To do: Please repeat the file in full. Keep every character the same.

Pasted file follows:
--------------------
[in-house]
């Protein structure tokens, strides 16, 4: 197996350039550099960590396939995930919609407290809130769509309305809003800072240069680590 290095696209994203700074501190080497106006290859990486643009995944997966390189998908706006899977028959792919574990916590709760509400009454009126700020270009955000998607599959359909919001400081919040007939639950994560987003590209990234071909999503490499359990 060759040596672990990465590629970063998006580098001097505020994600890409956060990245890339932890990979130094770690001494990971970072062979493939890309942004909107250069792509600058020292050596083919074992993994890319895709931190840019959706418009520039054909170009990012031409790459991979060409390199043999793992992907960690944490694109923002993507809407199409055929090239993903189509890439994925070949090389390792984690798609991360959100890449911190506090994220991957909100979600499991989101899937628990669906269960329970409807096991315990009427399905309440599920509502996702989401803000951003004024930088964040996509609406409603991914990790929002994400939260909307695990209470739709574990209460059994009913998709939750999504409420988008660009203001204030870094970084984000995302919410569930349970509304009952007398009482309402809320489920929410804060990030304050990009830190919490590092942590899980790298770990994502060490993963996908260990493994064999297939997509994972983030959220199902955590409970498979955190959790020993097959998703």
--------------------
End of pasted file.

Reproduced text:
[in-house]
């Protein structure tokens, strides 16, 4: 197996350039550099960590396939995930919609407290809130769509309305809003800072240069680590 290095696209994203700074501190080497106006290859990486643009995944997966390189998908706006899977028959792919574990916590709760509400009454009126700020270009955000998607599959359909919001400081919040007939639950994560987003590209990234071909999503490499359990 060759040596672990990465590629970063998006580098001097505020994600890409956060990245890339932890990979130094770690001494990971970072062979493939890309942004909107250069792509600058020292050596083919074992993994890319895709931190840019959706418009520039054909170009990012031409790459991979060409390199043999793992992907960690944490694109923002993507809407199409055929090239993903189509890439994925070949090389390792984690798609991360959100890449911190506090994220991957909100979600499991989101899937628990669906269960329970409807096991315990009427399905309440599920509502996702989401803000951003004024930088964040996509609406409603991914990790929002994400939260909307695990209470739709574990209460059994009913998709939750999504409420988008660009203001204030870094970084984000995302919410569930349970509304009952007398009482309402809320489920929410804060990030304050990009830190919490590092942590899980790298770990994502060490993963996908260990493994064999297939997509994972983030959220199902955590409970498979955190959790020993097959998703």